Here is a skeptical take on the insights supposedly offered by the rise of behavioral economics as represented by Daniel Kahneman and others. Since I’m in the process of reviewing Kahneman it will be interesting to see if Levine’s take on behavioral economics jibes with my take on Kahneman in particular and behavioral economics in general – I have a strong sense that is unlikely to be the case.
Here is an article in the WSJ on Deirdre McCloskey. I had the honour and pleasure to meet Deirdre some 18 months ago at a conference on behavioral economics in San Diego. She was absolutely delightful. Everything you wanted to know about Deirdre but were afraid to ask . . . can be found here.
Daniel Kahneman’s recently released book Thinking, Fast and Slow aimed at a popular audience is certainly generating a great deal of press, so far as I can tell, most of it very positive. Here he is outlining his experimental work in a Ted Talk. As a behavioral economist much of what he says about rationality will have resonance for Hayek and Simon and other situated cognitive theorists. I think that much of what Kahneman says is consistent with Gunderman from the previous posting though they are of course very different thinkers.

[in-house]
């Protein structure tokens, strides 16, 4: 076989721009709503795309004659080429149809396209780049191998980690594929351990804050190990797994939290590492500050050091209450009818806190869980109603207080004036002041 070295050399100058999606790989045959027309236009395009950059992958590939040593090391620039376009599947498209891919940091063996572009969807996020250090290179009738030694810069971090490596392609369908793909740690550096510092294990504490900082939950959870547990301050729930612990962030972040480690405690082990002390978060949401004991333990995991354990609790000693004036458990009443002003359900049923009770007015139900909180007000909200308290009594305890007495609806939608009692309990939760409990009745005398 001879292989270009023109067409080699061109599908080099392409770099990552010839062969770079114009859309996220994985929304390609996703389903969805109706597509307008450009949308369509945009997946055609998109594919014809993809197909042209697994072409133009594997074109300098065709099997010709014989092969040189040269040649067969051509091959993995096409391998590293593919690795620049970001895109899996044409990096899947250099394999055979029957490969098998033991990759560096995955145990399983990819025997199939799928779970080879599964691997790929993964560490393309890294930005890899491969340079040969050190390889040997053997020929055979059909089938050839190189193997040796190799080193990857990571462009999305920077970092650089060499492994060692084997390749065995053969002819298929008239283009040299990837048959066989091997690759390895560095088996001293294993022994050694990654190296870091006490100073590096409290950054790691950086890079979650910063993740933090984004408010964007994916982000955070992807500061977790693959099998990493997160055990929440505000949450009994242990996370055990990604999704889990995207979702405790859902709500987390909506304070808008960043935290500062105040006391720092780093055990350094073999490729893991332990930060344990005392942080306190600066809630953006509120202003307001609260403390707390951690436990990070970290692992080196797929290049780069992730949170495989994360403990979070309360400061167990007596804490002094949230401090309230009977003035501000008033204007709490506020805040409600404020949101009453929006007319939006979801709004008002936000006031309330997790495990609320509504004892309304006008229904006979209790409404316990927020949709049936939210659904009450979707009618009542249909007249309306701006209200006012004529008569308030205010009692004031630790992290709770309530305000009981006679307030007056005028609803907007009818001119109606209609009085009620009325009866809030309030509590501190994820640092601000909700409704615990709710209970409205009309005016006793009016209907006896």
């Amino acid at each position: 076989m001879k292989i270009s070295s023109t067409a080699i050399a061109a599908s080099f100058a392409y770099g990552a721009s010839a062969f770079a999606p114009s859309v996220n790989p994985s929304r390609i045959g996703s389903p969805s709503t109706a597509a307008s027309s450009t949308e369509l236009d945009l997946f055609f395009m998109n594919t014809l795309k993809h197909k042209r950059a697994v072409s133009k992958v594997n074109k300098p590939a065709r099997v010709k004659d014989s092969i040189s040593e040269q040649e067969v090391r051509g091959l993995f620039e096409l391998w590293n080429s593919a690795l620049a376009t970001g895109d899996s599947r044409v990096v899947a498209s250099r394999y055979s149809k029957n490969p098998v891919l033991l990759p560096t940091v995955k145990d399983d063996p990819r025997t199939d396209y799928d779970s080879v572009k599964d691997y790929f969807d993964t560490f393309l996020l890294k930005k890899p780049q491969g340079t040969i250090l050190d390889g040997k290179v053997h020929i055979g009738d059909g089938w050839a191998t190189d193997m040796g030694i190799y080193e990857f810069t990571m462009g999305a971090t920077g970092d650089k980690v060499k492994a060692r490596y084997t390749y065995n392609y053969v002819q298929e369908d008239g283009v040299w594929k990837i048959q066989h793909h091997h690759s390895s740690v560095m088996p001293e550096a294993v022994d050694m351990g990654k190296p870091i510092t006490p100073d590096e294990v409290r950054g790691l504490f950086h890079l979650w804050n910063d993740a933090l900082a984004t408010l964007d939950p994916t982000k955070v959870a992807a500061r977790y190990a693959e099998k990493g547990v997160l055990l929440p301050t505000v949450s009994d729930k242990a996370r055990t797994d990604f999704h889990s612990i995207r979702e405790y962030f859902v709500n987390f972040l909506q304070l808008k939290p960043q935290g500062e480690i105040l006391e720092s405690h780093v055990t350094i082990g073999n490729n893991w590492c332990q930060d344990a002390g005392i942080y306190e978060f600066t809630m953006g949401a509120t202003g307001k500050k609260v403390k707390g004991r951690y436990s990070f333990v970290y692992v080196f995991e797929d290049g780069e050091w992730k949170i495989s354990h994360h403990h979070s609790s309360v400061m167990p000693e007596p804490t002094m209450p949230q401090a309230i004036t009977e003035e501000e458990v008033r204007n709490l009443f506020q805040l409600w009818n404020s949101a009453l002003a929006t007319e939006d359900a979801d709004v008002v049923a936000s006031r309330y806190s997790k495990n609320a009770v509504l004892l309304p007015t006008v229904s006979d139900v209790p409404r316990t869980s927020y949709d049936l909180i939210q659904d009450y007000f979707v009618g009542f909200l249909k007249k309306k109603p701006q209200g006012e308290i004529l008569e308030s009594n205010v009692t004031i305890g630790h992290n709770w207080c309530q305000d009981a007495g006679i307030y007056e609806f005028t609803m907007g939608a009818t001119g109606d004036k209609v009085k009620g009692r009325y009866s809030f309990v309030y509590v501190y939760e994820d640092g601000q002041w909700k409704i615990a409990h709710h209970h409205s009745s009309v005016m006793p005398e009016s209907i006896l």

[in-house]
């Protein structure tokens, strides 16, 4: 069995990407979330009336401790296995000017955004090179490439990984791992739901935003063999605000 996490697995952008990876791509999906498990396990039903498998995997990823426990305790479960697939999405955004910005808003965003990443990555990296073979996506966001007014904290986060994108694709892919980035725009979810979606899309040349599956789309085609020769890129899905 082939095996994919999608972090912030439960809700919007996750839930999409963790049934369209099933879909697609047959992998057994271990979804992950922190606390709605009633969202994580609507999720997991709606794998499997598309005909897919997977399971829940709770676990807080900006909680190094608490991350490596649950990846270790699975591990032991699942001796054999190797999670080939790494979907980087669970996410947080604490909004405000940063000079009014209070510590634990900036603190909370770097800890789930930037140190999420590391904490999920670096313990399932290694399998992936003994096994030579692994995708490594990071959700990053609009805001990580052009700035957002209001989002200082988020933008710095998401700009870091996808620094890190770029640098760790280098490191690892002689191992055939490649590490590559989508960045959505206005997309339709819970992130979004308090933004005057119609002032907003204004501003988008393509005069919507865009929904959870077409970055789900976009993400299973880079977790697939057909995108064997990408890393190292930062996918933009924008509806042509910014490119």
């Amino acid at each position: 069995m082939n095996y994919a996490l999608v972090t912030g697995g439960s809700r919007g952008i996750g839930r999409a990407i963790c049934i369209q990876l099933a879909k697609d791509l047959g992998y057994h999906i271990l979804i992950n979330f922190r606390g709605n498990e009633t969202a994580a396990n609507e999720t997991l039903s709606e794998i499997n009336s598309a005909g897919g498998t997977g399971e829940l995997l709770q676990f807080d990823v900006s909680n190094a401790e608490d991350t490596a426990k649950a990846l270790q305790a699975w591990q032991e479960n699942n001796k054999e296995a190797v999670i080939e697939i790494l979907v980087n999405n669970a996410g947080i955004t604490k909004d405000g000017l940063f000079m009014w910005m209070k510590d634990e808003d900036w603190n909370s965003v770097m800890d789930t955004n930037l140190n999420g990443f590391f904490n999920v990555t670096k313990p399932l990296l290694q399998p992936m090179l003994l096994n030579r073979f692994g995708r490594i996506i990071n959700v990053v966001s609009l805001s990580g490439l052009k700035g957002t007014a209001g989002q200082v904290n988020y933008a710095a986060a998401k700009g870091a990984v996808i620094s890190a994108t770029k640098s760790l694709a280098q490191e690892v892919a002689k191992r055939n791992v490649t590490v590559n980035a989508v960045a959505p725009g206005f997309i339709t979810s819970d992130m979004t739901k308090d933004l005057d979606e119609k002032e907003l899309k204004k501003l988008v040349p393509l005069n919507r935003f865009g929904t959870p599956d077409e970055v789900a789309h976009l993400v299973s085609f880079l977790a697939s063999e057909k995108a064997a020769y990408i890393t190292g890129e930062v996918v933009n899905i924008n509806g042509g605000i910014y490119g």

Check out this recent paper by Herb Gintis entitled Hayek’s “Contribution to a Reconstruction of Economic Theory.” Herb’s paper is, I think, going to be part of an edited collection that I’m also contributing to and am still polishing up. I had the pleasure of meeting Herb just over a year ago at the Society for Behavioral Economics conference in San Diego. I recently read Herb’s The Bounds of Rationality – the title a clear nudge and a wink to that other Herb – H. A. Simon’s famous phrase. And it’s endorsed by none other Nobel laureate Vernon Smith who I happened to meet this past May at a conference.